Author: Stephen Batchelor
Publisher: Yale University Press
Release Date: 2015-10-28
Some twenty-five centuries after the Buddha started teaching, his message continues to inspire people across the globe, including those living in predominantly secular societies. What does it mean to adapt religious practices to secular contexts? Stephen Batchelor, an internationally known author and teacher, is committed to a secularized version of the Buddha’s teachings. The time has come, he feels, to articulate a coherent ethical, contemplative, and philosophical vision of Buddhism for our age. After Buddhism, the culmination of four decades of study and practice in the Tibetan, Zen, and Theravada traditions, is his attempt to set the record straight about who the Buddha was and what he was trying to teach. Combining critical readings of the earliest canonical texts with narrative accounts of five members of the Buddha’s inner circle, Batchelor depicts the Buddha as a pragmatic ethicist rather than a dogmatic metaphysician. He envisions Buddhism as a constantly evolving culture of awakening whose long survival is due to its capacity to reinvent itself and interact creatively with each society it encounters. This original and provocative book presents a new framework for understanding the remarkable spread of Buddhism in today’s globalized world. It also reminds us of what was so startling about the Buddha’s vision of human flourishing.
After Buddhism, the culmination of four decades of study and practice in the Tibetan, Zen, and Theravada traditions, is Stephen Batchelor's attempt to set the record straight about who the Buddha was and what he was trying to teach. Combining critical readings of the earliest canonical texts with narrative accounts of five members of the Buddha's inner circle, Batchelor depicts the Buddha as a pragmatic ethicist rather than a dogmatic metaphysician. He envisions Buddhism as a constantly evolving culture of awakening whose long survival is due to its capacity to reinvent itself and interact creatively with each society it encounters.
Does Buddhism require faith? Can an atheist or agnostic follow the Buddha’s teachings without believing in reincarnation or organized religion? This is one man’s confession. In his classic Buddhism Without Beliefs, Stephen Batchelor offered a profound, secular approach to the teachings of the Buddha that struck an emotional chord with Western readers. Now, with the same brilliance and boldness of thought, he paints a groundbreaking portrait of the historical Buddha—told from the author’s unique perspective as a former Buddhist monk and modern seeker. Drawing from the original Pali Canon, the seminal collection of Buddhist discourses compiled after the Buddha’s death by his followers, Batchelor shows us the Buddha as a flesh-and-blood man who looked at life in a radically new way. Batchelor also reveals the everyday challenges and doubts of his own devotional journey—from meeting the Dalai Lama in India, to training as a Zen monk in Korea, to finding his path as a lay teacher of Buddhism living in France. Both controversial and deeply personal, Stephen Batchelor’s refreshingly doctrine-free, life-informed account is essential reading for anyone interested in Buddhism.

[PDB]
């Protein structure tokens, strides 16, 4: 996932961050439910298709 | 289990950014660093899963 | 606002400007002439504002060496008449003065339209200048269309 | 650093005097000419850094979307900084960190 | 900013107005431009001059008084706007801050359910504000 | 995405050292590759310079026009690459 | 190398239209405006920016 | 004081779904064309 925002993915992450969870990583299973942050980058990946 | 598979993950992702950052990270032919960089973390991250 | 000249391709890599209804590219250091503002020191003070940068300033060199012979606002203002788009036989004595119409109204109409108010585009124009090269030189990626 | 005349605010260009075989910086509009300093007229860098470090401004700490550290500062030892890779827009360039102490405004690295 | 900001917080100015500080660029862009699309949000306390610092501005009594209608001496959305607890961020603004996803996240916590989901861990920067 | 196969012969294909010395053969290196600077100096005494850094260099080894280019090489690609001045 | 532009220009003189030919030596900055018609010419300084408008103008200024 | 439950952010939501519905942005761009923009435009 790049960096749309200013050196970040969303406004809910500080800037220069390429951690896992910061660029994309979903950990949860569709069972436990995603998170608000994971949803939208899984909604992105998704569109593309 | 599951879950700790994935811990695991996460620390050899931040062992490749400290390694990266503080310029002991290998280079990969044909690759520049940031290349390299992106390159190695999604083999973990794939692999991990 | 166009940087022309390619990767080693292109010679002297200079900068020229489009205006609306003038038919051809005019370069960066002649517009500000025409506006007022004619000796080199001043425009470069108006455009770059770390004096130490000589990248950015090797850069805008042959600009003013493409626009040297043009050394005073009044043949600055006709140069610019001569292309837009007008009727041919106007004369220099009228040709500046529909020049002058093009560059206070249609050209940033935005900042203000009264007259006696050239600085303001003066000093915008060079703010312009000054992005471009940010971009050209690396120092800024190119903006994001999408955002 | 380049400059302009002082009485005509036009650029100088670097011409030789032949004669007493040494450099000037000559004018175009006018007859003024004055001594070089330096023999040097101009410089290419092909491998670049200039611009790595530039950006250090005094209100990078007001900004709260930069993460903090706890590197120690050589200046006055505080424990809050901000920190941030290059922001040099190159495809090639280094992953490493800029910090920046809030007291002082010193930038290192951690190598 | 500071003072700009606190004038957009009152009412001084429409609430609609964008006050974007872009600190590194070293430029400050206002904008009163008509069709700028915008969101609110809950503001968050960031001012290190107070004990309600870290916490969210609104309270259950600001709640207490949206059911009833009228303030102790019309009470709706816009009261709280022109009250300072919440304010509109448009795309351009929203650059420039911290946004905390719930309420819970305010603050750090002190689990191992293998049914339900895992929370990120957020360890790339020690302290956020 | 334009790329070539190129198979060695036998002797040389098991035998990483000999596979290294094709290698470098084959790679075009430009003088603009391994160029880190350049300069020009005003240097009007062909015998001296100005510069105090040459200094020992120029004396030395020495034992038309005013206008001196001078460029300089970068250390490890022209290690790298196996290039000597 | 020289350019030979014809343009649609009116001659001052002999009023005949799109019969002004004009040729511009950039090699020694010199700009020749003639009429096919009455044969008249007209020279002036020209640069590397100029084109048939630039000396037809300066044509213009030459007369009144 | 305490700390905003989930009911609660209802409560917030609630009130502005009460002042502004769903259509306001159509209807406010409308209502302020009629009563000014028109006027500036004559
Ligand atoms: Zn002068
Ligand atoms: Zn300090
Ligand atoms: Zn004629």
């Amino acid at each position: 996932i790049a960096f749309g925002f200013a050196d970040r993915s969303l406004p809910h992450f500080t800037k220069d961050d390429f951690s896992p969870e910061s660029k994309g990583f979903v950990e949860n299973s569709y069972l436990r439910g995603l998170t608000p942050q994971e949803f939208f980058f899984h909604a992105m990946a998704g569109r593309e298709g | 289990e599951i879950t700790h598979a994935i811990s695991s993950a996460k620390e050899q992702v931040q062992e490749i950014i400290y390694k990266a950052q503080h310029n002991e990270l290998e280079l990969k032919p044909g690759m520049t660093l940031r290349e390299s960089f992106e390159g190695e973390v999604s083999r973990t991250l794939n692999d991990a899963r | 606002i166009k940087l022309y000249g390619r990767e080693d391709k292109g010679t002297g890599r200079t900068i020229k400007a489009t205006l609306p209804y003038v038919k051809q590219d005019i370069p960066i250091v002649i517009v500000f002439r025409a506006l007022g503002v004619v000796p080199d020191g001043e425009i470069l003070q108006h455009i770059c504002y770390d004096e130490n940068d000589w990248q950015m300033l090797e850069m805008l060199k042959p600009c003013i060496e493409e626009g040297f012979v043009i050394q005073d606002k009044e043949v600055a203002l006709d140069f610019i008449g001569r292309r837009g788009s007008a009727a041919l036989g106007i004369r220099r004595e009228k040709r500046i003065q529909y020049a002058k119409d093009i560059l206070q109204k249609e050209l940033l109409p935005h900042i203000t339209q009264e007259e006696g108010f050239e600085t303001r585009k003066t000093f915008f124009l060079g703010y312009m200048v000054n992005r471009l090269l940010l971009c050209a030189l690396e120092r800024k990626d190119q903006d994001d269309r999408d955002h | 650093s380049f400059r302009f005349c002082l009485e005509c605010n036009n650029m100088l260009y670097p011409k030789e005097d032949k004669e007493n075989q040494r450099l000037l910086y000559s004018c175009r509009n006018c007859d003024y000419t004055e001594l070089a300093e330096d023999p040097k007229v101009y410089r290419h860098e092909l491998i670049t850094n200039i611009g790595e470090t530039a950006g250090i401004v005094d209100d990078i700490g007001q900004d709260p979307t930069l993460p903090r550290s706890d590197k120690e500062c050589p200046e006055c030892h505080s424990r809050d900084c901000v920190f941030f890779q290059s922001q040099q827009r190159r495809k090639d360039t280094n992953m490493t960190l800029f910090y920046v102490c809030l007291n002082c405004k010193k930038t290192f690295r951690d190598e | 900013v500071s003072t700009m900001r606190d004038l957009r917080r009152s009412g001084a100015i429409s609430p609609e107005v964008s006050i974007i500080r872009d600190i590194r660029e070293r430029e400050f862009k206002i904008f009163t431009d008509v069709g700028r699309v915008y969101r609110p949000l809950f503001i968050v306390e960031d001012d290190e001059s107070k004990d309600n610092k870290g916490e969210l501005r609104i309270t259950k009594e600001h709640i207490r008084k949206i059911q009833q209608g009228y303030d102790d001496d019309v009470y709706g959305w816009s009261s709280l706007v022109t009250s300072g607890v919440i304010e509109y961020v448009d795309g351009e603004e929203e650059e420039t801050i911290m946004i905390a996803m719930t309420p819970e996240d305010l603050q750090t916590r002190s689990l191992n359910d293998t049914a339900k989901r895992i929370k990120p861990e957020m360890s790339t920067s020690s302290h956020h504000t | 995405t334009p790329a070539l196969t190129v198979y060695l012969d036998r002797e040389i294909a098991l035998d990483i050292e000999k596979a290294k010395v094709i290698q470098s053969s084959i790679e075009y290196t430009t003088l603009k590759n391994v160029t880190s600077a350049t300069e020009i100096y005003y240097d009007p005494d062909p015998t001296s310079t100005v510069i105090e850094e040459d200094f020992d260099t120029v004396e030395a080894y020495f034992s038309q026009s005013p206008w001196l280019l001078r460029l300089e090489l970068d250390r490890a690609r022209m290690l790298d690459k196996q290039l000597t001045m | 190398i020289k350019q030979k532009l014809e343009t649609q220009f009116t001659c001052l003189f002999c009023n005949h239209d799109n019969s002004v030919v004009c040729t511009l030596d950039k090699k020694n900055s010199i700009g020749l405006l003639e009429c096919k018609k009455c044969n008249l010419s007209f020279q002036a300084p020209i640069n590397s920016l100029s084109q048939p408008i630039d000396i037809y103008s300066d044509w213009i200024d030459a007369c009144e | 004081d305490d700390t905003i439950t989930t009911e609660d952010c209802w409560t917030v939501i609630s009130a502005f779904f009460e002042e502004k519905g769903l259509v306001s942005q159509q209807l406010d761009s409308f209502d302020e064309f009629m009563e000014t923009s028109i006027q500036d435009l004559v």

Author: Stephen Batchelor
Publisher: Yale University Press
Release Date: 2017-02-21
An essential collection of Stephen Batchelor's most probing and important work on secular Buddhism As the practice of mindfulness permeates mainstream Western culture, more and more people are engaging in a traditional form of Buddhist meditation. However, many of these people have little interest in the religious aspects of Buddhism, and the practice occurs within secular contexts such as hospitals, schools, and the workplace. Is it possible to recover from the Buddhist teachings a vision of human flourishing that is secular rather than religious without compromising the integrity of the tradition? Is there an ethical framework that can underpin and contextualize these practices in a rapidly changing world? In this collected volume of Stephen Batchelor's writings on these themes, he explores the complex implications of Buddhism's secularization. Ranging widely--from reincarnation, religious belief, and agnosticism to the role of the arts in Buddhist practice--he offers a detailed picture of contemporary Buddhism and its attempt to find a voice in the modern world.
A national bestseller and acclaimed guide to Buddhism for beginners and practitioners alike In this simple but important volume, Stephen Batchelor reminds us that the Buddha was not a mystic who claimed privileged, esoteric knowledge of the universe, but a man who challenged us to understand the nature of anguish, let go of its origins, and bring into being a way of life that is available to us all. The concepts and practices of Buddhism, says Batchelor, are not something to believe in but something to do—and as he explains clearly and compellingly, it is a practice that we can engage in, regardless of our background or beliefs, as we live every day on the path to spiritual enlightenment.